Brazilian Licensing Round Attracts Heavy Hitters

QatarEnergy expands business in Brazil with $1.3 billion co-bid for the rights to Sepia field.

International consortiums scoop the rights to produce remaining volumes from a pair of key offshore fields in Brazil.

Big players have won big in Brazil’s latest licensing round with France's TotalEnergies, Royal Dutch Shell, Malaysia's Petronas, and QatarEnergy on Friday each snapping up promising offshore fields in Brazil together with state-owned Petrobras, paying nearly $2 billion in the process.

The rights to the produce surplus volumes from the prized Sepia field went to a consortium of TotalEnergies (28%), QatarEnergy (21%), and Petronas (21%). Petrobras, whose independent offer for the field fell short, later entered the winning group by exercising preference rights to take a 30% stake. The TotalEnergies group offered a profit oil share for the federal government of 37.43%, besting Petrobras’ solo proposal of 30.3%.

“This achievement marks a significant expansion of our business in Brazil, a key country for QatarEnergy, as we continue to deliver our growth strategy focused on energy efficient hydrocarbons development and supply,” said QatarEnergy boss Saad Sherida Al-Kaabi.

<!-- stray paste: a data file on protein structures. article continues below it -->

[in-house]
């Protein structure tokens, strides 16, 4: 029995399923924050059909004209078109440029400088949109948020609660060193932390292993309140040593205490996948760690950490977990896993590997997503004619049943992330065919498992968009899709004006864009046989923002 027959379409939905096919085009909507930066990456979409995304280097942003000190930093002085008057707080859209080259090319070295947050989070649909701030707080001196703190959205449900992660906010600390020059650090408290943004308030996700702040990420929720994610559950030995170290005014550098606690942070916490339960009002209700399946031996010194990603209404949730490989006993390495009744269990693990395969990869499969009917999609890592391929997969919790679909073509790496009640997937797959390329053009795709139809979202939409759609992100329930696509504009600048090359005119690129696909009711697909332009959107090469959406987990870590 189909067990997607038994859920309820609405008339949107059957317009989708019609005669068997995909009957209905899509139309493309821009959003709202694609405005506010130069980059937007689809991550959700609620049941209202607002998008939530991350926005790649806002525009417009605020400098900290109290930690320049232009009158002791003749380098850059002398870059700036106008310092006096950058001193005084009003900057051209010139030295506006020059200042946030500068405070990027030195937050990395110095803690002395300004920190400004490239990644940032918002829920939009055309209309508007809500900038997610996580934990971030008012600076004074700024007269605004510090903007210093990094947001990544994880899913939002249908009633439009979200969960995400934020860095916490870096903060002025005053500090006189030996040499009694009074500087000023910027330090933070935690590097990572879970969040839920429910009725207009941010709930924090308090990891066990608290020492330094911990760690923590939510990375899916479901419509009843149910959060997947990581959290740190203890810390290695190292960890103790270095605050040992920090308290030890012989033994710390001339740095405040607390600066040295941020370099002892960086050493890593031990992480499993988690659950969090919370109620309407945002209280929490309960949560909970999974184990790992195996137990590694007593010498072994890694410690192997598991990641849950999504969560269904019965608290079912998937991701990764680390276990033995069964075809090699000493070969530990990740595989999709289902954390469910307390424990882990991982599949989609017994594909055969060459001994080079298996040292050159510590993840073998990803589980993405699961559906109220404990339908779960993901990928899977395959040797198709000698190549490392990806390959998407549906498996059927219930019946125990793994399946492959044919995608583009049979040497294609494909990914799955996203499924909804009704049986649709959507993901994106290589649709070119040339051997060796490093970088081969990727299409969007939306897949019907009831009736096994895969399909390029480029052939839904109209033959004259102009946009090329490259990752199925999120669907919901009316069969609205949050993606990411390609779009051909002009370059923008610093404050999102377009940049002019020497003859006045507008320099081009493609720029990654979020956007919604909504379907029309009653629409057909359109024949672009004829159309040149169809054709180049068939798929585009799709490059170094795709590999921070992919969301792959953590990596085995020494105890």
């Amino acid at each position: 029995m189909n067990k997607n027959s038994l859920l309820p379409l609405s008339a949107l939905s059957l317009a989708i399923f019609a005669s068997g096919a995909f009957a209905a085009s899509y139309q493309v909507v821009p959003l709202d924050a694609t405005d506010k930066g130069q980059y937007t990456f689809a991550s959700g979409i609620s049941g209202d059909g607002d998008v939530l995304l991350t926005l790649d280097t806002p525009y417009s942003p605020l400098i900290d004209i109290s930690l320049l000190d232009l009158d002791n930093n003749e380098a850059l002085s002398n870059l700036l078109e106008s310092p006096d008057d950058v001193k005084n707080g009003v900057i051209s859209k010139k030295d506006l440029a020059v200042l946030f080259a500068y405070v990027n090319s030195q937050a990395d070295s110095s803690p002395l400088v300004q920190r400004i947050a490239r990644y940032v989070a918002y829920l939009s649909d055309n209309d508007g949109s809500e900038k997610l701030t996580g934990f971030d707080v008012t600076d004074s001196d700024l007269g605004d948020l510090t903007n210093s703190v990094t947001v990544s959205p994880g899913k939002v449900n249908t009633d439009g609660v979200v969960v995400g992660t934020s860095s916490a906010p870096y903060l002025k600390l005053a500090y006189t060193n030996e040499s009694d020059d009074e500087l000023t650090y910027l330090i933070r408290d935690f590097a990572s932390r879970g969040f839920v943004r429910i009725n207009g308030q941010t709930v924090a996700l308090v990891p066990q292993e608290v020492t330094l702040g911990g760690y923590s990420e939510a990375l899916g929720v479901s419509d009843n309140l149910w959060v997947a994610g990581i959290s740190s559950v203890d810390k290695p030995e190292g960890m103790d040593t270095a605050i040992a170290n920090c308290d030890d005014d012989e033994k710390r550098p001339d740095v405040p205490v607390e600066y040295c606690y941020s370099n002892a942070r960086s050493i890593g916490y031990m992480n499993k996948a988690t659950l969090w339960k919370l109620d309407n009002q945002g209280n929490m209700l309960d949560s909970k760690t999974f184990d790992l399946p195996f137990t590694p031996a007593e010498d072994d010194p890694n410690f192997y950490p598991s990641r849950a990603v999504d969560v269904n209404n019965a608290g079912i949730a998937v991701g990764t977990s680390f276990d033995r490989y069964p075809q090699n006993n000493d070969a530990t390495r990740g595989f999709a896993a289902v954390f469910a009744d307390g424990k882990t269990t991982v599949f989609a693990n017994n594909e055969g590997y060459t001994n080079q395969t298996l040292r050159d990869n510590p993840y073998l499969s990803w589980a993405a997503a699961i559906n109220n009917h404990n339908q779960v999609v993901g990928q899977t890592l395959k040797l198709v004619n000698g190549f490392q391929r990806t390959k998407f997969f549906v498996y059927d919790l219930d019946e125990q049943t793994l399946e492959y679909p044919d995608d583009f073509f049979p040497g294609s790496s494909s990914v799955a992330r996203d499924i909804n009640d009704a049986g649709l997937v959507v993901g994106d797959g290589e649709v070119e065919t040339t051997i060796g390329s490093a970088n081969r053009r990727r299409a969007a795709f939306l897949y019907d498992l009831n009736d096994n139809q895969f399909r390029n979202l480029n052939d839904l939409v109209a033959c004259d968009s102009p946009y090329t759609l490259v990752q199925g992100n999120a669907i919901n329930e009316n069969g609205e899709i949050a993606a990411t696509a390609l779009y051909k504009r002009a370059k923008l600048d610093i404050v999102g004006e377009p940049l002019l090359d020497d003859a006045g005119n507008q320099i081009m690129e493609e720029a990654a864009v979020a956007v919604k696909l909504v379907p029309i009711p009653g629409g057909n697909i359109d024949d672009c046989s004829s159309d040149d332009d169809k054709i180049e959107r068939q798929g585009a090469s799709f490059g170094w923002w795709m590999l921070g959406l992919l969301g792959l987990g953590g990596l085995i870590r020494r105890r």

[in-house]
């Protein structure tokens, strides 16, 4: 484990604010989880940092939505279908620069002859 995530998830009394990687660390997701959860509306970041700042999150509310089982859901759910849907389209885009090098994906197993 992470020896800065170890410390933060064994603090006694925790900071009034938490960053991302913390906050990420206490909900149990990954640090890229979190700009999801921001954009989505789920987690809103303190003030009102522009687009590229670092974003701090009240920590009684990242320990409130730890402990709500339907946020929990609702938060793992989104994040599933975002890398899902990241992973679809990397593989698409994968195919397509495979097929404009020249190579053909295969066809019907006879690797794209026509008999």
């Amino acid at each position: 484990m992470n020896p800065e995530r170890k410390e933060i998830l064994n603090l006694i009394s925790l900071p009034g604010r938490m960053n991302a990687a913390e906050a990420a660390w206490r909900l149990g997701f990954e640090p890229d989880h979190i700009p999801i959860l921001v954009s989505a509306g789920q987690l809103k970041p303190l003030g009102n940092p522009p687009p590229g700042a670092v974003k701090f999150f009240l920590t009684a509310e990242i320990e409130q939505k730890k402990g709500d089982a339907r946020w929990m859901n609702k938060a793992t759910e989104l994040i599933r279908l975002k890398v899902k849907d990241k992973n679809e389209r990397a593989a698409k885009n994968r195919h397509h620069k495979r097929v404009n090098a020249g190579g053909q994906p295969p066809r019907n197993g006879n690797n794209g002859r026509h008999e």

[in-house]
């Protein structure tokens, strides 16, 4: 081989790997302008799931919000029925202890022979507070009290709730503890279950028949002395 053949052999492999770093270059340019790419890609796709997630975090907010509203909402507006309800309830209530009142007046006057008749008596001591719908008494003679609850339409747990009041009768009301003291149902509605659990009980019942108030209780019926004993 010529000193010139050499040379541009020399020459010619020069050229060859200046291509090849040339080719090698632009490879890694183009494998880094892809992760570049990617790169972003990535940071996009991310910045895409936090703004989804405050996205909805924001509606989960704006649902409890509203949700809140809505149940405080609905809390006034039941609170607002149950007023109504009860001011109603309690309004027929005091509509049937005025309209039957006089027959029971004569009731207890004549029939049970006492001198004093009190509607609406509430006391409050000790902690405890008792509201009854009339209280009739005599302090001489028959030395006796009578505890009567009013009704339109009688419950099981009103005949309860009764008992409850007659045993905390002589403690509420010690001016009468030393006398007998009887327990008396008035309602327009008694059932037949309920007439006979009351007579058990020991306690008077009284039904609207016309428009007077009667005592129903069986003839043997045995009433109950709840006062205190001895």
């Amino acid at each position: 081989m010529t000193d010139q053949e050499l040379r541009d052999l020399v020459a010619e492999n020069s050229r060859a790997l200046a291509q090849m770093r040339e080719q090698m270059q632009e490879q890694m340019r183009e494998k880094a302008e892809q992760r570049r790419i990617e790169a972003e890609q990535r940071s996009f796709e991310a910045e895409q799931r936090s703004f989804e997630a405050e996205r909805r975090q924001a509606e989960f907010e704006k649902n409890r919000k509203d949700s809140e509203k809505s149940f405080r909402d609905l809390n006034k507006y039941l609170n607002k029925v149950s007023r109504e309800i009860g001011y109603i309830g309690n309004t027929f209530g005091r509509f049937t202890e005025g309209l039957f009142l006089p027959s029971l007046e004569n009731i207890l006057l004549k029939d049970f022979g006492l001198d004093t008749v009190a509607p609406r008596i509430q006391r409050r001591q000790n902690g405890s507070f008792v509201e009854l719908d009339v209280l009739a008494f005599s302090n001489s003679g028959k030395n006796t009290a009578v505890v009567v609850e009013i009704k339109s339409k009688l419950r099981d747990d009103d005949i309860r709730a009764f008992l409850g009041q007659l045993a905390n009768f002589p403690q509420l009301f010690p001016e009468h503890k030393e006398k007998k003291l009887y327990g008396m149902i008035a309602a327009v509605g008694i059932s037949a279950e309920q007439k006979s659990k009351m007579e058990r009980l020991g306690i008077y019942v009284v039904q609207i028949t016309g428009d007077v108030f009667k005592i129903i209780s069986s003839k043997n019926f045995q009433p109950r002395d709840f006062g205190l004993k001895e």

The consortium paid a signing bonus of around $1.3 billion for the rights to the field.

There was no competition for the nearby Atapu field. A Petrobras-led consortium presented the only offer to obtain the contractual right to produce additional volumes from the pre-salt field. Petrobras (52.5%), Shell (25%), and Total (22.5%) together paid a $740,000 signing bonus for the rights.

Oil majors will be able to add production to their portfolios in the short term. Petrobras is ramping up production at Sepia to 180,000 B/D and has reached the 160,000 B/D maximum capacity at Atapu. A second platform is planned for each field.

Sepia and Atapu were the two remaining fields in the original transfer of rights agreement that had extra volumes left to be contracted. The 2010 transfer of the rights deal signed between Petrobras and the Brazilian government allowed the state-controlled company to produce up to 5 billion BOE from Buzios, Itapu, Sepia, and Atapu.

Brazil attempted to auction the fields in 2019, but only Buzios and Itapu were successfully awarded, in part to legal entanglements and sizable bonus requirements.

Sepia and Itapu could boost Brazil’s production by 12% over the next 6 years, adding 700,000 B/D and bringing in almost $40 billion in investment, its energy ministry said after the auction.

Petrobras is set to receive $6.2 billion for past investments in the two fields.